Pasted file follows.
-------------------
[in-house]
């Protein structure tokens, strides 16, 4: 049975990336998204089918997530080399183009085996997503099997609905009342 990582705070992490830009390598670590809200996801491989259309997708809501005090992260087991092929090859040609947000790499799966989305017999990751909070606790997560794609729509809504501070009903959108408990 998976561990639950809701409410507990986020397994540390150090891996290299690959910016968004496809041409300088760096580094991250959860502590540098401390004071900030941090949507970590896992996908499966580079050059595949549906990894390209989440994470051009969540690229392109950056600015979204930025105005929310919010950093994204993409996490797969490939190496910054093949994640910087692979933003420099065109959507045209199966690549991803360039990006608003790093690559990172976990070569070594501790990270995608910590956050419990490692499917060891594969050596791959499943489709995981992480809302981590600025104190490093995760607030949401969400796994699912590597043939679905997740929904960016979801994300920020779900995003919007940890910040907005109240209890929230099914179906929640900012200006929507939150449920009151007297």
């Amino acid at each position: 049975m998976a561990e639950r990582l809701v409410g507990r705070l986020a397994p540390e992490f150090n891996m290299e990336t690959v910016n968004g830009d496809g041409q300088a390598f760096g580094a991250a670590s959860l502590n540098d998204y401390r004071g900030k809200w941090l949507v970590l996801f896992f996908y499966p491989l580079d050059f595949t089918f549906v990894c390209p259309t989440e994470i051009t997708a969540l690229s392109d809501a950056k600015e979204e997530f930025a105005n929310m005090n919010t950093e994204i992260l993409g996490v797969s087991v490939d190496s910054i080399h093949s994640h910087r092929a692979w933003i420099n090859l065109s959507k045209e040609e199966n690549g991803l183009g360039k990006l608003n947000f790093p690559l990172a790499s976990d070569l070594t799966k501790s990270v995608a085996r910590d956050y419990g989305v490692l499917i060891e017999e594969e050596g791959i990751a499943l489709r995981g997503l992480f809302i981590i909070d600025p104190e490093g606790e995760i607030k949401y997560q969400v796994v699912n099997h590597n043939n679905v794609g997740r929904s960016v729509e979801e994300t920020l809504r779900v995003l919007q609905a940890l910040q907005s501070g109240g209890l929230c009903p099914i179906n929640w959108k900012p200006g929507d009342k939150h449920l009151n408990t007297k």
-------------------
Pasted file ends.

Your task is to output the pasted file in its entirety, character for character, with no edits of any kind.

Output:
[in-house]
């Protein structure tokens, strides 16, 4: 049975990336998204089918997530080399183009085996997503099997609905009342 990582705070992490830009390598670590809200996801491989259309997708809501005090992260087991092929090859040609947000790499799966989305017999990751909070606790997560794609729509809504501070009903959108408990 998976561990639950809701409410507990986020397994540390150090891996290299690959910016968004496809041409300088760096580094991250959860502590540098401390004071900030941090949507970590896992996908499966580079050059595949549906990894390209989440994470051009969540690229392109950056600015979204930025105005929310919010950093994204993409996490797969490939190496910054093949994640910087692979933003420099065109959507045209199966690549991803360039990006608003790093690559990172976990070569070594501790990270995608910590956050419990490692499917060891594969050596791959499943489709995981992480809302981590600025104190490093995760607030949401969400796994699912590597043939679905997740929904960016979801994300920020779900995003919007940890910040907005109240209890929230099914179906929640900012200006929507939150449920009151007297």
């Amino acid at each position: 049975m998976a561990e639950r990582l809701v409410g507990r705070l986020a397994p540390e992490f150090n891996m290299e990336t690959v910016n968004g830009d496809g041409q300088a390598f760096g580094a991250a670590s959860l502590n540098d998204y401390r004071g900030k809200w941090l949507v970590l996801f896992f996908y499966p491989l580079d050059f595949t089918f549906v990894c390209p259309t989440e994470i051009t997708a969540l690229s392109d809501a950056k600015e979204e997530f930025a105005n929310m005090n919010t950093e994204i992260l993409g996490v797969s087991v490939d190496s910054i080399h093949s994640h910087r092929a692979w933003i420099n090859l065109s959507k045209e040609e199966n690549g991803l183009g360039k990006l608003n947000f790093p690559l990172a790499s976990d070569l070594t799966k501790s990270v995608a085996r910590d956050y419990g989305v490692l499917i060891e017999e594969e050596g791959i990751a499943l489709r995981g997503l992480f809302i981590i909070d600025p104190e490093g606790e995760i607030k949401y997560q969400v796994v699912n099997h590597n043939n679905v794609g997740r929904s960016v729509e979801e994300t920020l809504r779900v995003l919007q609905a940890l910040q907005s501070g109240g209890l929230c009903p099914i179906n929640w959108k900012p200006g929507d009342k939150h449920l009151n408990t007297k």